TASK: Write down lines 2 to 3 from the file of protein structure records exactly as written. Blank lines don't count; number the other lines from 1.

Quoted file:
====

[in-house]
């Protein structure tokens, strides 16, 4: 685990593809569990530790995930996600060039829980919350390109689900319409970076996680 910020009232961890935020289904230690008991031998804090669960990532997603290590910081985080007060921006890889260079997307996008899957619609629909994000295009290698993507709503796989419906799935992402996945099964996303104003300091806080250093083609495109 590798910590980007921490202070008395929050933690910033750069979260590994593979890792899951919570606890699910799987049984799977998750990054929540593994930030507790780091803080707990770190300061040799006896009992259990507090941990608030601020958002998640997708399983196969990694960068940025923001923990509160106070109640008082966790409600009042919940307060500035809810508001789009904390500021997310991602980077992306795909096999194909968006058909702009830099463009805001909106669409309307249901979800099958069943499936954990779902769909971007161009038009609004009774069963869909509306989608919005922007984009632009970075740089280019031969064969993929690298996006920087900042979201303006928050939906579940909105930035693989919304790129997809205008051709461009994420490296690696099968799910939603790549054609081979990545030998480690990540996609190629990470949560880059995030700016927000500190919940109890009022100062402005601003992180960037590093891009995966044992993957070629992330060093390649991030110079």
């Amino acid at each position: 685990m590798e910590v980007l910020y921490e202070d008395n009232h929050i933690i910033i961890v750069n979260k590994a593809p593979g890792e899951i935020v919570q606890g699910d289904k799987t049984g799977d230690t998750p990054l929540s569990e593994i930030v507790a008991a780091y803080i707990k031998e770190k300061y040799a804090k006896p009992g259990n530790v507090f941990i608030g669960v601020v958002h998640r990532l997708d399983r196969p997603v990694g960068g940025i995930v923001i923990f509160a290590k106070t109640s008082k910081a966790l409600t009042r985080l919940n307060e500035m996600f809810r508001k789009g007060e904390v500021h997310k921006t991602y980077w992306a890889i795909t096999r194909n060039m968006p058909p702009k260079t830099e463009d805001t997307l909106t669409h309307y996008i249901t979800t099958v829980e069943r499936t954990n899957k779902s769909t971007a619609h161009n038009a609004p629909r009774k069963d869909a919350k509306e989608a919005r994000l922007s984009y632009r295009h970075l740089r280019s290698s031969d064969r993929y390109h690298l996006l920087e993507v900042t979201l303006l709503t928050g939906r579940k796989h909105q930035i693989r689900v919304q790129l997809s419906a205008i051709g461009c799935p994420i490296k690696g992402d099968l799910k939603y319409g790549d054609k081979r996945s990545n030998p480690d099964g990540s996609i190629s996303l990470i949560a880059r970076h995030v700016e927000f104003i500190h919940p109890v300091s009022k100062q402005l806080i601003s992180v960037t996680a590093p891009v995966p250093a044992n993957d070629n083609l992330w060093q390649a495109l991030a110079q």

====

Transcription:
């Protein structure tokens, strides 16, 4: 685990593809569990530790995930996600060039829980919350390109689900319409970076996680 910020009232961890935020289904230690008991031998804090669960990532997603290590910081985080007060921006890889260079997307996008899957619609629909994000295009290698993507709503796989419906799935992402996945099964996303104003300091806080250093083609495109 590798910590980007921490202070008395929050933690910033750069979260590994593979890792899951919570606890699910799987049984799977998750990054929540593994930030507790780091803080707990770190300061040799006896009992259990507090941990608030601020958002998640997708399983196969990694960068940025923001923990509160106070109640008082966790409600009042919940307060500035809810508001789009904390500021997310991602980077992306795909096999194909968006058909702009830099463009805001909106669409309307249901979800099958069943499936954990779902769909971007161009038009609004009774069963869909509306989608919005922007984009632009970075740089280019031969064969993929690298996006920087900042979201303006928050939906579940909105930035693989919304790129997809205008051709461009994420490296690696099968799910939603790549054609081979990545030998480690990540996609190629990470949560880059995030700016927000500190919940109890009022100062402005601003992180960037590093891009995966044992993957070629992330060093390649991030110079």
């Amino acid at each position: 685990m590798e910590v980007l910020y921490e202070d008395n009232h929050i933690i910033i961890v750069n979260k590994a593809p593979g890792e899951i935020v919570q606890g699910d289904k799987t049984g799977d230690t998750p990054l929540s569990e593994i930030v507790a008991a780091y803080i707990k031998e770190k300061y040799a804090k006896p009992g259990n530790v507090f941990i608030g669960v601020v958002h998640r990532l997708d399983r196969p997603v990694g960068g940025i995930v923001i923990f509160a290590k106070t109640s008082k910081a966790l409600t009042r985080l919940n307060e500035m996600f809810r508001k789009g007060e904390v500021h997310k921006t991602y980077w992306a890889i795909t096999r194909n060039m968006p058909p702009k260079t830099e463009d805001t997307l909106t669409h309307y996008i249901t979800t099958v829980e069943r499936t954990n899957k779902s769909t971007a619609h161009n038009a609004p629909r009774k069963d869909a919350k509306e989608a919005r994000l922007s984009y632009r295009h970075l740089r280019s290698s031969d064969r993929y390109h690298l996006l920087e993507v900042t979201l303006l709503t928050g939906r579940k796989h909105q930035i693989r689900v919304q790129l997809s419906a205008i051709g461009c799935p994420i490296k690696g992402d099968l799910k939603y319409g790549d054609k081979r996945s990545n030998p480690d099964g990540s996609i190629s996303l990470i949560a880059r970076h995030v700016e927000f104003i500190h919940p109890v300091s009022k100062q402005l806080i601003s992180v960037t996680a590093p891009v995966p250093a044992n993957d070629n083609l992330w060093q390649a495109l991030a110079q």